Steps to Ship Dangerous Goods & Hazardous Materials Correctly

If you plan to ship any products that contain hazardous materials, also known as dangerous goods (DG), you as the shipper are responsible for properly classifying and packaging your products in accordance with national regulations. 

The steps below are generalized outline and may not list out all the requirements for your specific items. If you work with a shipping expert or outsource to a 3PL or logistics provider, work with them about any further actions you’ll need to take to ship hazardous materials safely.  

For assistance with understanding hazmat transportation regulations, contact the US Department of Transportation Hazardous Materials Information Center, 1-800-467-4922 or [email protected]. 

Step 1: Identify and Classify Your Hazardous Materials 

Before you can label or ship any dangerous goods, first you need to identify the materials that are considered hazardous. This can be located in your SDS (Safety Data Sheet) provided by your manufacturer.  

The Safety Data Sheet contains a four-digit UN Number which identifies the specific dangerous or hazardous substance. This number will determine how to classify your product. Use the UN Number to locate your product within the Hazardous Materials Table. This table will also tell you the packaging, handling, documentation, and other requirements needed for your specific type of hazardous material.  

Step 2: Determine DG Packaging Requirements

Two of the main requirements when shipping hazardous materials are quantity and type of packaging. The Hazardous Materials Table will tell you the quantity of your goods you are allowed to ship at once. Once this is determined you can select the size and type of packaging you’ll use for transport.

Here is a guide to understanding packaging markings for dangerous goods and hazardous materials.

While packaging your products, follow all manufacturer’s instructions for assembly. Handling hazardous materials puts you at a safety risk, so following all inner and outer packaging, plus any closure requirements is critical.

Step 3: How to Label Dangerous Goods for Shipping  

Apply the appropriate hazmat label to your package. It will likely include the following:  

  • Arrows to orient the package  
  • Shipper’s information 
  • Hazardous material identification number  
  • Proper shipping name markings 
  • Hazard class labels 

If you mislabel your DG goods, you can pay steep fines or be denied shipping service all together.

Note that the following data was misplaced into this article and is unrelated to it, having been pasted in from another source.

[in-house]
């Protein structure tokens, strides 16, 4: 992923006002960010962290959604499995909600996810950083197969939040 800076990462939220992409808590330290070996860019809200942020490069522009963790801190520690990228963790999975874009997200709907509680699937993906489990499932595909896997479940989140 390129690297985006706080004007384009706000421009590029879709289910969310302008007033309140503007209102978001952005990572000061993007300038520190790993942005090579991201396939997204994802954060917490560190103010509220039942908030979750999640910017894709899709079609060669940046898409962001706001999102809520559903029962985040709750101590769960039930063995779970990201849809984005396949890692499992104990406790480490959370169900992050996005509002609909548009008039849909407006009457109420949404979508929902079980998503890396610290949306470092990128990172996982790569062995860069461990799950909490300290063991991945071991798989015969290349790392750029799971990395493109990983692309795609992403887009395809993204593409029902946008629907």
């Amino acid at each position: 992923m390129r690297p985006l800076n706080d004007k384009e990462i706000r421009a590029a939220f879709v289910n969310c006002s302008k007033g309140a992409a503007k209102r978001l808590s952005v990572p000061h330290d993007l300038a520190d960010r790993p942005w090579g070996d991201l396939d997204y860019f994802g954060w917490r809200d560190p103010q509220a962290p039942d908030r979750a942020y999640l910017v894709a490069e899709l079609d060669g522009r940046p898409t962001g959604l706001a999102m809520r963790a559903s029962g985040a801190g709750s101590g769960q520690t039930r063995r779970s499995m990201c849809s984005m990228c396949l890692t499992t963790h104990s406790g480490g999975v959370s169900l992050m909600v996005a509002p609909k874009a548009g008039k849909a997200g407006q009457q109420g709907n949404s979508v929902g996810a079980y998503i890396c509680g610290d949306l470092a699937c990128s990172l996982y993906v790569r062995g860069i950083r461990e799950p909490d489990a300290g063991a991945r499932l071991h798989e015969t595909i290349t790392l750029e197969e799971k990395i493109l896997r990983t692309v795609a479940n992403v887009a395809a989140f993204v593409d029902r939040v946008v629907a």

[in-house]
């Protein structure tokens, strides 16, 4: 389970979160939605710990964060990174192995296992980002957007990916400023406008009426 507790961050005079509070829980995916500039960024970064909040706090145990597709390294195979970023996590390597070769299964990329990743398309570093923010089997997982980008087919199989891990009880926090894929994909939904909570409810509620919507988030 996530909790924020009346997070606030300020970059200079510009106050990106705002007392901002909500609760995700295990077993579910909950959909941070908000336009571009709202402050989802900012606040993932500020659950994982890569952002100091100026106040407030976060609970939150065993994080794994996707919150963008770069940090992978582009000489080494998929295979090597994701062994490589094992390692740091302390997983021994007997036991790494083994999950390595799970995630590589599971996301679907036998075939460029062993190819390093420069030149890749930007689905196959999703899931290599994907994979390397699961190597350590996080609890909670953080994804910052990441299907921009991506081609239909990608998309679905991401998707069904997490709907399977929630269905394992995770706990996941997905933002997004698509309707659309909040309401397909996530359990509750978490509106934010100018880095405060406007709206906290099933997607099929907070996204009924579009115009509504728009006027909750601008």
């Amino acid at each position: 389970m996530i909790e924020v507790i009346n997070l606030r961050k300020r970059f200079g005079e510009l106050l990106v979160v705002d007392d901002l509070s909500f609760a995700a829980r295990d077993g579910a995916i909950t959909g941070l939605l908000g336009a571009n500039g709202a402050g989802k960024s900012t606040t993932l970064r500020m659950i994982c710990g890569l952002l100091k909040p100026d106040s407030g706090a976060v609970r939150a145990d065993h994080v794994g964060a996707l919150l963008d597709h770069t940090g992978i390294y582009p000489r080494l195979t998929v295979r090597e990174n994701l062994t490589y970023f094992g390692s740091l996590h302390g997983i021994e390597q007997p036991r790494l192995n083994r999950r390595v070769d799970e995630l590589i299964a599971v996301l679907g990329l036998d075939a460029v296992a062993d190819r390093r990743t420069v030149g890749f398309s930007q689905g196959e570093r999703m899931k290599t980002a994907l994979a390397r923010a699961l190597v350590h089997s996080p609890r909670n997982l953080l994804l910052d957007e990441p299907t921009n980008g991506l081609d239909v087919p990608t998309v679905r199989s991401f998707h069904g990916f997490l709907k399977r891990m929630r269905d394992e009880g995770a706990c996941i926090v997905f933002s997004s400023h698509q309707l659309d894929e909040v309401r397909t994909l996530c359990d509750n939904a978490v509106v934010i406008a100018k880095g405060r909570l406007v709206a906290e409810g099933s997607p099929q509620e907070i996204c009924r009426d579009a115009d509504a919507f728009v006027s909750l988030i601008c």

When sending dangerous goods abroad, there may be additional international shipping documentation needed.  

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Which Carrier Will Ship Dangerous Goods? 

It’s important to check with your shipping carrier, before you package your products, which services support the transport of hazardous materials. There are some carriers who support dangerous goods, and others that don’t. Be sure you adequately research the shipping services that will transport dangerous goods—you may be surprised by some of the restrictions, like air freight.  

If you are new to shipping dangerous goods, work with a carrier or logistics provider to accurately perform the steps listed above. An expert will be helpful to ensure you’re following the protocols perfectly.  

Common Products Classified as Dangerous Goods 

Some product brands need to be well-versed in shipping dangerous goods, like health and beauty brands, and those who sell consumer electronics products with lithium ion batteries 

If you’re wondering if your products should be classified as dangerous goods or not, here is a quick list of common goods that should follow the above steps before shipping. 

  • Aerosol spray receptacles (e.g., household cleaners, disinfectants, hairspray, spray paint) 
  • Airbags and airbag inflators 
  • Alcohols (e.g., rubbing alcohol, high-proof spirits) 
  • Ammunition and gun powders 
  • Bleaches 
  • Camping equipment (e.g., camping stove, kerosene lanterns) 
  • Car batteries 
  • Carbon dioxide canisters and cylinders 
  • Consumer electronics with lithium batteries (e.g., cell phones, laptops) 
  • Dry ice 
  • Essential oils (flammable) 
  • Fertilizer compounds and ammonium nitrate fertilizers 
  • Fire extinguishers 
  • Fireworks – consumer and novelty 
  • Fragrances (e.g., perfumes and colognes) 
  • Fuels (e.g., gasoline, diesel fuel, propane, kerosene) 
  • Fuel-powered equipment (containing fuel) 
  • Hand sanitizer 
  • Inks (flammable) 
  • Insecticides and pest control products 
  • Lighters and matches 
  • Lithium batteries, including portable chargers and power banks 
  • Mercury and articles that contain mercury 
  • Nail polish and nail polish remover 
  • Oxygen tanks (medical and recreational) 
  • Paints 
  • Paint thinners and removers 
  • Refrigerant gases (e.g., liquid nitrogen or carbon dioxide) 
  • Scuba tanks 
  • Smoke detectors 
  • Swimming pool chemicals 
  • Wood treatment products (e.g., sealants, stains, varnishes) 

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